Last Friday I saw the play Yellow Bellies put on by the Theatre of the Beat drama troupe. It told the story of Mennonite conscientious objectors during World War II. One scene made a personal connection for me. Rudy the young man in the play has received a notice telling him he must appear before a judge to defend his request for conscientious objector status so he can do alternative service rather than join the military.
Rudy appears before the judge.
There is a scene in the play where he appears before a judge who has a reputation for being pretty hard on conscientious objectors and he asks Rudy some tough questions.
Dad as a young man
This reminded me of a story my father-in-law Cornelius Driedger told me. He received a similar letter in the summer of 1942 just after he had announced his engagement to my mother-in-law Anne. Dad took his letter to his uncle and the pastor of his church N.N. Driedger who said he would help Dad fill out his application for conscientious objector status and he would go to court with him. Since Dad was a baptized member of the Mennonite Church he didn’t think he should face too much opposition.
Dad’s family in 1924 when the immigrated.
Dad had come to Canada from Ukraine with his family in 1924 and while an earlier migration of Mennonites in the 1800s had been promised automatic exemption from military service the later group of which Dad was a part had to have their cases heard before a judge. Dad’s court case went well and he received conscientious objector status .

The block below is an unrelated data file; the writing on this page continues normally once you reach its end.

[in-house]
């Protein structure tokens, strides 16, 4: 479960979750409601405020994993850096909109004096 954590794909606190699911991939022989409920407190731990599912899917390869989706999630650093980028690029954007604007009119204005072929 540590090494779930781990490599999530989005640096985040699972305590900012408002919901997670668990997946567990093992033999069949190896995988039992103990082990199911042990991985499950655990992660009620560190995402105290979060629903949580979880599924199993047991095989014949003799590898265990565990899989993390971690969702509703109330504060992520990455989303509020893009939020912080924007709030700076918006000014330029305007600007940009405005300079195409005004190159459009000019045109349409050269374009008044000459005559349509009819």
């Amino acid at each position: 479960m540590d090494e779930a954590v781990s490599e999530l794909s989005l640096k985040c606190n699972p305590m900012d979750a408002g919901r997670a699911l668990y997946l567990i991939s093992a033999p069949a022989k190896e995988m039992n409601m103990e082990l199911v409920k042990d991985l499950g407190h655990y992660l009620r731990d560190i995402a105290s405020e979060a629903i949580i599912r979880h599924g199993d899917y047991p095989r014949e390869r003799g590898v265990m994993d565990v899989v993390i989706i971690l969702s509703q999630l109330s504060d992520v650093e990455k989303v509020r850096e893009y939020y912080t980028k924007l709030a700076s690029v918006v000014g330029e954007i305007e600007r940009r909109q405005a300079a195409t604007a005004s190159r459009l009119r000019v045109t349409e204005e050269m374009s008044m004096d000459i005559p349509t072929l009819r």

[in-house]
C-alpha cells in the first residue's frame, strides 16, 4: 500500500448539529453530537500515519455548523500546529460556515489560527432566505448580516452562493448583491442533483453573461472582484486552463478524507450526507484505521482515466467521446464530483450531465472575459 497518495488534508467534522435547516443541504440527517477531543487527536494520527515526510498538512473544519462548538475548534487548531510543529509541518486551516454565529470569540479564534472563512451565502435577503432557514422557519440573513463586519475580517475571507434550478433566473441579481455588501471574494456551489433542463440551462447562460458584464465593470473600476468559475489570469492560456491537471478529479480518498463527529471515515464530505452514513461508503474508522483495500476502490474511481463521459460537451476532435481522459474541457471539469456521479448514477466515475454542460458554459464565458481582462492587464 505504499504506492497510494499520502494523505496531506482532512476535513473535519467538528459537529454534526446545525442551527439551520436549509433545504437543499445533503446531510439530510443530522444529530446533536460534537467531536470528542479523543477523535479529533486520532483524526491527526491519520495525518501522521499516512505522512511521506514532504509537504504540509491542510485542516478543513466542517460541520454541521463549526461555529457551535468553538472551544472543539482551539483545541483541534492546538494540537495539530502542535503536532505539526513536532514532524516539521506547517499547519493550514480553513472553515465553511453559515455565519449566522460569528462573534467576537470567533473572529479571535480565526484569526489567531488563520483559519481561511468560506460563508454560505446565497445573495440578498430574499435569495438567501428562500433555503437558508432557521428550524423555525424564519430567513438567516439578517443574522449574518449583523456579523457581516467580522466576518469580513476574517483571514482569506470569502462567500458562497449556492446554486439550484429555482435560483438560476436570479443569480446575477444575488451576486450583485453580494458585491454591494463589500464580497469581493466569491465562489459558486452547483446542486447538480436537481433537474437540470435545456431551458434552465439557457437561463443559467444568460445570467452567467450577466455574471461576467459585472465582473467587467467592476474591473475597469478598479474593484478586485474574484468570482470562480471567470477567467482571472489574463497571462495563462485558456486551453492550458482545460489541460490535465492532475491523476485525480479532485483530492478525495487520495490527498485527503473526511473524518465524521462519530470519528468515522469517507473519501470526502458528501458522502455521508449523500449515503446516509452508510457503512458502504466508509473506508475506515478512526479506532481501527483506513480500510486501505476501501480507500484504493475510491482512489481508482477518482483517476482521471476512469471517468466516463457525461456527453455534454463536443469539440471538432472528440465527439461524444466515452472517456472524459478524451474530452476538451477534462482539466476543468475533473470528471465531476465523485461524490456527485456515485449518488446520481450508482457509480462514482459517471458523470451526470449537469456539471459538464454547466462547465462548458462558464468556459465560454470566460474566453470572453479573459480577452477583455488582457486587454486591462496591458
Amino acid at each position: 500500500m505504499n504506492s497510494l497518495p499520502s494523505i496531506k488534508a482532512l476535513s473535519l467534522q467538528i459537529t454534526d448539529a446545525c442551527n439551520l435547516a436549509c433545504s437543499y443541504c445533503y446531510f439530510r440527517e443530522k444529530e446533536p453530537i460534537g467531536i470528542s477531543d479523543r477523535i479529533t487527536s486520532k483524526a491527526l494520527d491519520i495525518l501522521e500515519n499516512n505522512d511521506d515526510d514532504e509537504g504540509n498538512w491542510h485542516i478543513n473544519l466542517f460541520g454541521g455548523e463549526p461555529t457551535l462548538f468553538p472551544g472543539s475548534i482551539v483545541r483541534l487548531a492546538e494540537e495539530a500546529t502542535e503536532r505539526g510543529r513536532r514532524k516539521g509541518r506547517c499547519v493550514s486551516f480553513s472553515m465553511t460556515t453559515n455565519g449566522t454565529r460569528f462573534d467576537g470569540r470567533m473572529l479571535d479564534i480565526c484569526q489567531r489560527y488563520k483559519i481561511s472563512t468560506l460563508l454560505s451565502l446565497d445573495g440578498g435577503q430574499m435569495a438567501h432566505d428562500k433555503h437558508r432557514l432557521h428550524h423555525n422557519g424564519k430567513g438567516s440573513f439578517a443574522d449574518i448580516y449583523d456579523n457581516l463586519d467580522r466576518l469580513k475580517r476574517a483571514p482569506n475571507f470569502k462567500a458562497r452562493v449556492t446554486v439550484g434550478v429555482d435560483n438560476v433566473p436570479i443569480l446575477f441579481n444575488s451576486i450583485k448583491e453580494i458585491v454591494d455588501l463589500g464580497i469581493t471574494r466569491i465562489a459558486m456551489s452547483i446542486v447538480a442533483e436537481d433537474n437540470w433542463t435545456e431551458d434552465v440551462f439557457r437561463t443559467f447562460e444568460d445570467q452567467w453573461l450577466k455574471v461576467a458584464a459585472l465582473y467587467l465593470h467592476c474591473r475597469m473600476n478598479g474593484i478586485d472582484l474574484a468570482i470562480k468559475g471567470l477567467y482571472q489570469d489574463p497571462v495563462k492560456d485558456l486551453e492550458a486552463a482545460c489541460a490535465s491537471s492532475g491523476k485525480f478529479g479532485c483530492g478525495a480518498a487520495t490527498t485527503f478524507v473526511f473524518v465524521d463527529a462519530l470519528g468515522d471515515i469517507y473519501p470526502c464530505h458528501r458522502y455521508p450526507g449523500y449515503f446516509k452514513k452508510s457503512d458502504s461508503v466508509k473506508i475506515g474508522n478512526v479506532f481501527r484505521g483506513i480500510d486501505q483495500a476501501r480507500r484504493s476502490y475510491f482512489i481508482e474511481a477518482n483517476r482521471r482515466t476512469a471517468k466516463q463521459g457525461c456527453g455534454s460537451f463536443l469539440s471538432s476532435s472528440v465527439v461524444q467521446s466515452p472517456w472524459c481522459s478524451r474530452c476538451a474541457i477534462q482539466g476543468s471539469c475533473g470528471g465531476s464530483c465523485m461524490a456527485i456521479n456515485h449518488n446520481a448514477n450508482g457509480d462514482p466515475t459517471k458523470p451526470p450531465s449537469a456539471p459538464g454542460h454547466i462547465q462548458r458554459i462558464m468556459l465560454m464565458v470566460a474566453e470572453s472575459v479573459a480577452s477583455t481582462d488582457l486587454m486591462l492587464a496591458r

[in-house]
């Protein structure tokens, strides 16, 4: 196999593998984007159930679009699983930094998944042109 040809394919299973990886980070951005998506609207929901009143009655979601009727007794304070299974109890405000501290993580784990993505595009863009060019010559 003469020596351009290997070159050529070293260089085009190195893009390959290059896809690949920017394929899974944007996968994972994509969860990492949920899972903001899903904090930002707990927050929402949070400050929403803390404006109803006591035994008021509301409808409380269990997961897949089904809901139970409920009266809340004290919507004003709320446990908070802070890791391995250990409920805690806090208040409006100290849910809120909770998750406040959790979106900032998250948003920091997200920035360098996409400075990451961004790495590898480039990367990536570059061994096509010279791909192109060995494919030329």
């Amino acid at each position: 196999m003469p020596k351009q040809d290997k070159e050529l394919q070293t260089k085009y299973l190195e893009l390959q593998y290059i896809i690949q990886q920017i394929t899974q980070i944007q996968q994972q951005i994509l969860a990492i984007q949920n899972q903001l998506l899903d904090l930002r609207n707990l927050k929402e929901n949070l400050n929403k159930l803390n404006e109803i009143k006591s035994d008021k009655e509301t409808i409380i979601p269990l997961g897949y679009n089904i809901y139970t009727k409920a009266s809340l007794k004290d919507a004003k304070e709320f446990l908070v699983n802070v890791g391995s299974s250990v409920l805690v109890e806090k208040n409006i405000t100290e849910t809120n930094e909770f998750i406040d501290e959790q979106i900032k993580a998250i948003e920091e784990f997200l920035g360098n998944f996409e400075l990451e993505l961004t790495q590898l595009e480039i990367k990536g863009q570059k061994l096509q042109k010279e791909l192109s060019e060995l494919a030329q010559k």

Mom and Dad on their wedding day
Mom and Dad had only been married for four months when Dad received word he would have to report to Montreal River where conscientious objectors would be put to work for the duration of the war by the Department of Highways helping to finish the construction of a link of the Trans Canada route.
Dad in the centre cutting lumber.
Dad’s job was cutting lumber to clear bushland.
The men in the conscientious objectors camp with Dad in Montreal River
His time in the conscientious objectors’ camp was an experience Dad never forgot. You can read more about it in the link below.
The Theatre of the Beat’s production of Yellow Bellies provided a good reminder of an important part of Canadian Mennonite history. It also brought back personal memories for people in the audience whose family members had played a role in that history.
Autograph Book From A Conscientious Objector’s Camp
Filed under Family, History
Sam and Alex are on a hunger strike at their church. Both teenage girls have attended Dove Mennonite since they were born. One Sunday they remain after the service and ‘occupy’ the sanctuary vowing not to leave or eat again till the congregation’s directors allow members of the LGBTQ community to fully participate in congregational life. That’s the starting point of This Will Lead to Dancing, a drama by the Theatre of the Beat Company. It was presented at Bethel Mennonite Church in Winnipeg for three nights last week. The play shows the audience how families and individuals have been impacted by the church’s refusal to accept members of the LGBTQ community. We hear from Henry, the church janitor, who tells a moving story about his son who died from AIDS. Henry rejected his son when he announced his homosexuality and now is remorseful about that decision. At the time, several decades before, he felt he needed to choose between his own faith and accepting his son.